• Putting the Pieces Together: A Prototype
  • At the SFU Master of Publishing Program, we have been chipping away at this general line of thinking for a few years. Over that time, Web content management systems have been getting more and more sophisticated, all the while getting more streamlined and easier to use. (NB: if you have a blog, you have a Web content management system.) The Web is beginning to be recognized as a writing and editing environment used by millions of people. And the ways in which content is represented, stored, and exchanged online have become increasingly robust and standardized.
  • The missing piece of the puzzle has been print production: how can we move content from its malleable, fluid form on line into the kind of high-quality print production environments we’ve come to expect after two decades of Desktop Publishing?
  • Anyone who has tried to print Web content knows that the existing methods leave much to be desired (hyphenation and justification, for starters). In the absence of decent tools for this, most publishers quite naturally think of producing the print content first, and then think about how to get material onto the Web for various purposes. So we tend to export from Word, or from Adobe, as something of an afterthought.
  • While this sort of works, it isn’t elegant, and it completely ignores the considerable advantages of Web-based content management.
  • Content managed online is stored in one central location, accessible simultaneously to everyone in your firm, available anywhere you have an Internet connection, and usually exists in a much more fluid format than Word files. If only we could manage the editorial flow online, and then go to print formats at the end, instead of the other way around. At SFU, we made several attempts to make this work by way of the supposed “XML import” capabilities of various Desktop Publishing tools, without much success.[12]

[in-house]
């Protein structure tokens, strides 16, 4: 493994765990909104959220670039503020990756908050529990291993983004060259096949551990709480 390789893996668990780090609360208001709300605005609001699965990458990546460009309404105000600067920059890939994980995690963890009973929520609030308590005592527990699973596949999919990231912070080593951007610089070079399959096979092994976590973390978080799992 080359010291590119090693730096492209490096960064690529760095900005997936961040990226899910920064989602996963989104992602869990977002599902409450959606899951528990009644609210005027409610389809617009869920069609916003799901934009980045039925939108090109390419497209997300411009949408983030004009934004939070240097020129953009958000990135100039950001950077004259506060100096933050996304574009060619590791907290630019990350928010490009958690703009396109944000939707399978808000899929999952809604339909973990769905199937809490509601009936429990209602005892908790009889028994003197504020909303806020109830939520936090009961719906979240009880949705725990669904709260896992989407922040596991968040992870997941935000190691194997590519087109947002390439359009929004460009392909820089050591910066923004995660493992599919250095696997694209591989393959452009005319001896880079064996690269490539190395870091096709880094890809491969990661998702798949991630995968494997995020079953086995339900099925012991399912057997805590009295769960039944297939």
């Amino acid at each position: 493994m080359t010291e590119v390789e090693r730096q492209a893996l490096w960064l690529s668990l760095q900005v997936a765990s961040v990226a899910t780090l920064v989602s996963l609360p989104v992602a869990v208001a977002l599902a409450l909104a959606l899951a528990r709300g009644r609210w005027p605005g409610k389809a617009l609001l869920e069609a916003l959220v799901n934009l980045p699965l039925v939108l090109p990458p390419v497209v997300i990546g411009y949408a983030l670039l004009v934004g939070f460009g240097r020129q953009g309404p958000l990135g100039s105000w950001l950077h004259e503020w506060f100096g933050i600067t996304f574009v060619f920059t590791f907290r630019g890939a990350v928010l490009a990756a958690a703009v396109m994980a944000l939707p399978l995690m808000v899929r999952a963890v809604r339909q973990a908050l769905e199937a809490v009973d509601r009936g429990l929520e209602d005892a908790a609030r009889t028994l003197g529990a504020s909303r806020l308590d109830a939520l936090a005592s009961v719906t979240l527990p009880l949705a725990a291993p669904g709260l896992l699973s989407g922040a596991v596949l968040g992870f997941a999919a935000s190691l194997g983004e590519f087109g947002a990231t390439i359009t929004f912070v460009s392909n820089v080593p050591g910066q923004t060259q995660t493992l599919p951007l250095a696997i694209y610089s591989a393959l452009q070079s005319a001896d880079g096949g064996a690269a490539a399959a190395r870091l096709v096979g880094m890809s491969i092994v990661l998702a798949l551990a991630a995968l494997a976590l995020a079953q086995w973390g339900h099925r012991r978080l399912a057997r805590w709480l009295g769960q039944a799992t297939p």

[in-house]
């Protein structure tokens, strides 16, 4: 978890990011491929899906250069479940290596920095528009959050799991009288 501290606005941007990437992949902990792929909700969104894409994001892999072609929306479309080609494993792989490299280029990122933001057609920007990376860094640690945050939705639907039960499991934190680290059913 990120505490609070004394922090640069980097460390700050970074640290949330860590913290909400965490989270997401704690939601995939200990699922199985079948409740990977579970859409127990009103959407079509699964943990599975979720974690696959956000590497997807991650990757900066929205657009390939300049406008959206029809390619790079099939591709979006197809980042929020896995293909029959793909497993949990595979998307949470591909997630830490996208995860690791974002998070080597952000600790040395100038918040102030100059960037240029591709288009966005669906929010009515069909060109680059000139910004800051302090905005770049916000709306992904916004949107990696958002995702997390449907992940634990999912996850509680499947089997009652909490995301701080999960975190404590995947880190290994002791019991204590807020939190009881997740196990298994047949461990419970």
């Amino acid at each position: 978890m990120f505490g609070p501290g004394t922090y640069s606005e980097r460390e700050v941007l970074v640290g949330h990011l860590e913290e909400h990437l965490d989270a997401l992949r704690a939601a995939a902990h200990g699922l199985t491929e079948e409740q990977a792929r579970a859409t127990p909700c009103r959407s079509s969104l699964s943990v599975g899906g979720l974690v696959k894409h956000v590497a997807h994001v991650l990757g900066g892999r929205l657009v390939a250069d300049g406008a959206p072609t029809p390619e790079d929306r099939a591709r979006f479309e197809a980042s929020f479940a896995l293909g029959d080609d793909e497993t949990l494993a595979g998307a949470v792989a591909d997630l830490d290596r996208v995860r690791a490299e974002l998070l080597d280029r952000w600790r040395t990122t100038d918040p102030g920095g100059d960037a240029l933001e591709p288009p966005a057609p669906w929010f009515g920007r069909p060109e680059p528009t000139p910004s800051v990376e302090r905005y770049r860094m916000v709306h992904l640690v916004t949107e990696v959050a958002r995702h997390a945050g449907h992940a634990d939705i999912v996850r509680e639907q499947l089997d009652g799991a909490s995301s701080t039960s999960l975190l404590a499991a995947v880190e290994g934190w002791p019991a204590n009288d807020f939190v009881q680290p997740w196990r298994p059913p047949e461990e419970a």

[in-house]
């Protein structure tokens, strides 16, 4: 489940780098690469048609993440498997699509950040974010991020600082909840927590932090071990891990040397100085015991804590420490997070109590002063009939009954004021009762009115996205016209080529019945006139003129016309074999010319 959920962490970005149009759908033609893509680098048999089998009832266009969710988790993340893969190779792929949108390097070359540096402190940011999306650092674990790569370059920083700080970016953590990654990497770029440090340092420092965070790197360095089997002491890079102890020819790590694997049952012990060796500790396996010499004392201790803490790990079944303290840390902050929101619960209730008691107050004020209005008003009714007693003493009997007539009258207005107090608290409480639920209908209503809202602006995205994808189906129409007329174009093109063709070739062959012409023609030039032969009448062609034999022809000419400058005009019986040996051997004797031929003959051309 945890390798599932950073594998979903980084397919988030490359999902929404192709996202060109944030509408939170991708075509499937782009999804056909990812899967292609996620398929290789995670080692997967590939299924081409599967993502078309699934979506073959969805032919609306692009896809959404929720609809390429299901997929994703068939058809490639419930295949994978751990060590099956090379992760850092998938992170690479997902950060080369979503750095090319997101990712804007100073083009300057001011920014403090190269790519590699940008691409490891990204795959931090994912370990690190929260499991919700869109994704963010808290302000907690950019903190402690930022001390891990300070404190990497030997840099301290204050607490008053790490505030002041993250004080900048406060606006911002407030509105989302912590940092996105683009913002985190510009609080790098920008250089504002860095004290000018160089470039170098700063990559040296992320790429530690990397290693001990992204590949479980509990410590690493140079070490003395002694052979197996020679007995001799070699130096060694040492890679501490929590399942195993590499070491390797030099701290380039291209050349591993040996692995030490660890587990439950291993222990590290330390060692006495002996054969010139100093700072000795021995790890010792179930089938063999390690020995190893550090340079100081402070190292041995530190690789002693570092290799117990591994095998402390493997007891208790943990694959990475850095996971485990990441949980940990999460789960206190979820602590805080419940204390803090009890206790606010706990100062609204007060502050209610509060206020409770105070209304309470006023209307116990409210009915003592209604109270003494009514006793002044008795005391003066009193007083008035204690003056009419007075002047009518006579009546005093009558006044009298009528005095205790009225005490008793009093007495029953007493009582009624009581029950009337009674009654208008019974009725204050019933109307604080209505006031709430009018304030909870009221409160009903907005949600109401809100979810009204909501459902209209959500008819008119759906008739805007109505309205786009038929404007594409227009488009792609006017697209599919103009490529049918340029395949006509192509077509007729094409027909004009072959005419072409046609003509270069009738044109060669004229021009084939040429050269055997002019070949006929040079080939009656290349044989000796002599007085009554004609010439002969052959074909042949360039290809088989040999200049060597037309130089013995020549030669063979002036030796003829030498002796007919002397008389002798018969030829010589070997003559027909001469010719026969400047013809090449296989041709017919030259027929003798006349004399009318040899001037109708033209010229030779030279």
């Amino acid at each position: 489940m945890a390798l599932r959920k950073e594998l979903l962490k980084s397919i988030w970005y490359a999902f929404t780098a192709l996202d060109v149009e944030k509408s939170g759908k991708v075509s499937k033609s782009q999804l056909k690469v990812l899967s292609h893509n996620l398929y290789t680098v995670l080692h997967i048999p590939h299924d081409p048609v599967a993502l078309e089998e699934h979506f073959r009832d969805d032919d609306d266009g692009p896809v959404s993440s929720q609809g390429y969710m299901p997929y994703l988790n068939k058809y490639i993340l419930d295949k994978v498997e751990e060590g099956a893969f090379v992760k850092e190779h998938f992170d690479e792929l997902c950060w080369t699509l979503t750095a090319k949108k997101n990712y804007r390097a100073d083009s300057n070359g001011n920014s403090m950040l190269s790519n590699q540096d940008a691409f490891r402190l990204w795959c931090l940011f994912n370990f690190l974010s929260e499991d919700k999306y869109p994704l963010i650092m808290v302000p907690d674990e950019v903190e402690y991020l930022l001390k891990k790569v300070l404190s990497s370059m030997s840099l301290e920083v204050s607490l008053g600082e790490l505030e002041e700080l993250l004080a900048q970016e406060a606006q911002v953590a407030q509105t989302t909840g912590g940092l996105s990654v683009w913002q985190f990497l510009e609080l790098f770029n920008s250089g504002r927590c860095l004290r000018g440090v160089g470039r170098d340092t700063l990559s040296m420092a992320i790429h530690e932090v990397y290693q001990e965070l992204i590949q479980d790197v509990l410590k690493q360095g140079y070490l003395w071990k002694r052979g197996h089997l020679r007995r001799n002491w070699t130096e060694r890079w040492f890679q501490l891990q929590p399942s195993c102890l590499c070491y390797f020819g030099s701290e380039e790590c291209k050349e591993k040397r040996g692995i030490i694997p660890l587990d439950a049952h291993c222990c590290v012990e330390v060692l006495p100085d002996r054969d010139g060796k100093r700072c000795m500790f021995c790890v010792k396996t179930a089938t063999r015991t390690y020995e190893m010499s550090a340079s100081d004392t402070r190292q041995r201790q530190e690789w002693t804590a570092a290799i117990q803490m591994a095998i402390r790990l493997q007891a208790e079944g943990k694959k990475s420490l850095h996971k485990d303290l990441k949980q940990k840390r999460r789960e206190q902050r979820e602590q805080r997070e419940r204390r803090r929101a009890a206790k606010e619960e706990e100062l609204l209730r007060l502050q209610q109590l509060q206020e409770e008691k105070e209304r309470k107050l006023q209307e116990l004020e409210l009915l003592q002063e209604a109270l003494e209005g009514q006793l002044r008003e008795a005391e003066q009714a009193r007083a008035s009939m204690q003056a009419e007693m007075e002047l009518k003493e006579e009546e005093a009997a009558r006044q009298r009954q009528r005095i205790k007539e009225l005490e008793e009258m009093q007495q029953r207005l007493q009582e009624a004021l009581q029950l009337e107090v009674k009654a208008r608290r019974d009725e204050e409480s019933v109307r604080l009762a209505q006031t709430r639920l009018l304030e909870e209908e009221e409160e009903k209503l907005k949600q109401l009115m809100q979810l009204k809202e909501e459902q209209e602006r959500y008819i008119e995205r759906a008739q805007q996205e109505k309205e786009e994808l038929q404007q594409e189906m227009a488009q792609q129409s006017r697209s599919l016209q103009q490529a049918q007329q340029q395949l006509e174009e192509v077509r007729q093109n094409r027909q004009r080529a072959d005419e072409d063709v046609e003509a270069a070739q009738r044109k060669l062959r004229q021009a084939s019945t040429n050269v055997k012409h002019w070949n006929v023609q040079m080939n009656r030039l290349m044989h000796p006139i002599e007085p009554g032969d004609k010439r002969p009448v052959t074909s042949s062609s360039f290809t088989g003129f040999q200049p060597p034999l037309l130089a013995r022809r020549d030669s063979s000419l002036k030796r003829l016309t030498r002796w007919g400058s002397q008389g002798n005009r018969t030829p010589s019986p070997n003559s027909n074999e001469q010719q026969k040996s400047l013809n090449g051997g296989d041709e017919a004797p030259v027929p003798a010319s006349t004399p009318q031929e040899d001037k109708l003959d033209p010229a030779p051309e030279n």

• In the winter of 2009, Adobe solved this part of the problem for us with the introduction of its Creative Suite 4. What CS4 offers is the option of a complete XML representation of an InDesign document: what Adobe calls IDML (InDesign Markup Language).
  • The IDML file format is—like ePub—a simply disguised zip archive that, when unpacked, reveals a cluster of XML files that represent all the different facets of an InDesign document: layout spreads, master pages, defined styles, colours, and of course, the content.
  • IDML is a well thought-out XML standard that achieves two very different goals simultaneously: it preserves all of the information that InDesign needs to do what it does; and it is broken up in a way that makes it possible for mere mortals (or at least our Master of Publishing students) to work with it.
  • Integrating with CS4 for Print Adobe’s IDML language defines elements specific to InDesign; there is nothing in the language that looks remotely like XHTML. So a mechanical transformation step is needed to convert the XHTML content into something InDesign can use. This is not as hard as it might seem.
  • We would take clean XHTML content, transform it to IDML-marked content, and merge that with nicely designed templates in InDesign.
  • The result is an almost push-button publication workflow, which results in a nice, familiar InDesign document that fits straight into the way publishers actually do production.
  • Tracing the steps To begin with, we worked backwards, moving the book content back to clean XHTML.
  • The simplest method for this conversion—and if you want to create Web content, this is an excellent route—was to use Adobe’s “Export to Digital Editions” option, which creates an ePub file.
  • Recall that ePub is just XHTML in a wrapper, so within the ePub file was a relatively clean XHTML document. It was somewhat cleaner (that is, the XHTML tagging was simpler and less cluttered) than InDesign’s other Web-oriented exports, possibly because Digital Editions is a well understood target, compared with somebody’s website.